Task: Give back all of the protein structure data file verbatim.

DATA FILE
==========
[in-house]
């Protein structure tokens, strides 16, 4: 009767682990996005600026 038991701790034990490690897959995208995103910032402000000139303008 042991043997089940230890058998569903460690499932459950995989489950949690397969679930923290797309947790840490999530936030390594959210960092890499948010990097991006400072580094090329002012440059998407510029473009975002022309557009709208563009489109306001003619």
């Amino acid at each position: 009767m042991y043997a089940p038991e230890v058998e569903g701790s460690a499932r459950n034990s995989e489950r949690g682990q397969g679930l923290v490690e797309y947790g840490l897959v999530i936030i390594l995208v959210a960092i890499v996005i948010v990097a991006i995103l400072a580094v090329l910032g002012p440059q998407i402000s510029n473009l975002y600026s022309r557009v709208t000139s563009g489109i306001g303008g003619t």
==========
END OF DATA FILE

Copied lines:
[in-house]
């Protein structure tokens, strides 16, 4: 009767682990996005600026 038991701790034990490690897959995208995103910032402000000139303008 042991043997089940230890058998569903460690499932459950995989489950949690397969679930923290797309947790840490999530936030390594959210960092890499948010990097991006400072580094090329002012440059998407510029473009975002022309557009709208563009489109306001003619």
């Amino acid at each position: 009767m042991y043997a089940p038991e230890v058998e569903g701790s460690a499932r459950n034990s995989e489950r949690g682990q397969g679930l923290v490690e797309y947790g840490l897959v999530i936030i390594l995208v959210a960092i890499v996005i948010v990097a991006i995103l400072a580094v090329l910032g002012p440059q998407i402000s510029n473009l975002y600026s022309r557009v709208t000139s563009g489109i306001g303008g003619t």